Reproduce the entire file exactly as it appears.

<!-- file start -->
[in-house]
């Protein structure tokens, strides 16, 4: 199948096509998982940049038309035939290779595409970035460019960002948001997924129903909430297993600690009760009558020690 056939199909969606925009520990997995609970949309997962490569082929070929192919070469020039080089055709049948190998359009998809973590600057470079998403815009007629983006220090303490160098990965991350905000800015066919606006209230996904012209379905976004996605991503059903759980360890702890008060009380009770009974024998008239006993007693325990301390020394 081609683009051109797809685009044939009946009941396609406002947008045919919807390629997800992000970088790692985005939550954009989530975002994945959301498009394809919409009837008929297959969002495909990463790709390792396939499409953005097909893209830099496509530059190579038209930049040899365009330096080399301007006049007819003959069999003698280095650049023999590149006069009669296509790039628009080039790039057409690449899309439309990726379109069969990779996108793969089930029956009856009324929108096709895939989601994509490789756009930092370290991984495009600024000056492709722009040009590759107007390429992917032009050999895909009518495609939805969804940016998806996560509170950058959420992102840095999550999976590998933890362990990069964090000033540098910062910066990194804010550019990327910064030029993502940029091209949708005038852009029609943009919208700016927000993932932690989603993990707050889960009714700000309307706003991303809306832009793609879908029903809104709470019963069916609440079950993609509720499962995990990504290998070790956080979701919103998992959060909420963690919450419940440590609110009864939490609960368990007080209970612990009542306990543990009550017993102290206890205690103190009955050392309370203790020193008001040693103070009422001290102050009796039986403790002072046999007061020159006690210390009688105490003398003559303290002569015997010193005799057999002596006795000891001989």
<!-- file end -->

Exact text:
[in-house]
């Protein structure tokens, strides 16, 4: 199948096509998982940049038309035939290779595409970035460019960002948001997924129903909430297993600690009760009558020690 056939199909969606925009520990997995609970949309997962490569082929070929192919070469020039080089055709049948190998359009998809973590600057470079998403815009007629983006220090303490160098990965991350905000800015066919606006209230996904012209379905976004996605991503059903759980360890702890008060009380009770009974024998008239006993007693325990301390020394 081609683009051109797809685009044939009946009941396609406002947008045919919807390629997800992000970088790692985005939550954009989530975002994945959301498009394809919409009837008929297959969002495909990463790709390792396939499409953005097909893209830099496509530059190579038209930049040899365009330096080399301007006049007819003959069999003698280095650049023999590149006069009669296509790039628009080039790039057409690449899309439309990726379109069969990779996108793969089930029956009856009324929108096709895939989601994509490789756009930092370290991984495009600024000056492709722009040009590759107007390429992917032009050999895909009518495609939805969804940016998806996560509170950058959420992102840095999550999976590998933890362990990069964090000033540098910062910066990194804010550019990327910064030029993502940029091209949708005038852009029609943009919208700016927000993932932690989603993990707050889960009714700000309307706003991303809306832009793609879908029903809104709470019963069916609440079950993609509720499962995990990504290998070790956080979701919103998992959060909420963690919450419940440590609110009864939490609960368990007080209970612990009542306990543990009550017993102290206890205690103190009955050392309370203790020193008001040693103070009422001290102050009796039986403790002072046999007061020159006690210390009688105490003398003559303290002569015997010193005799057999002596006795000891001989």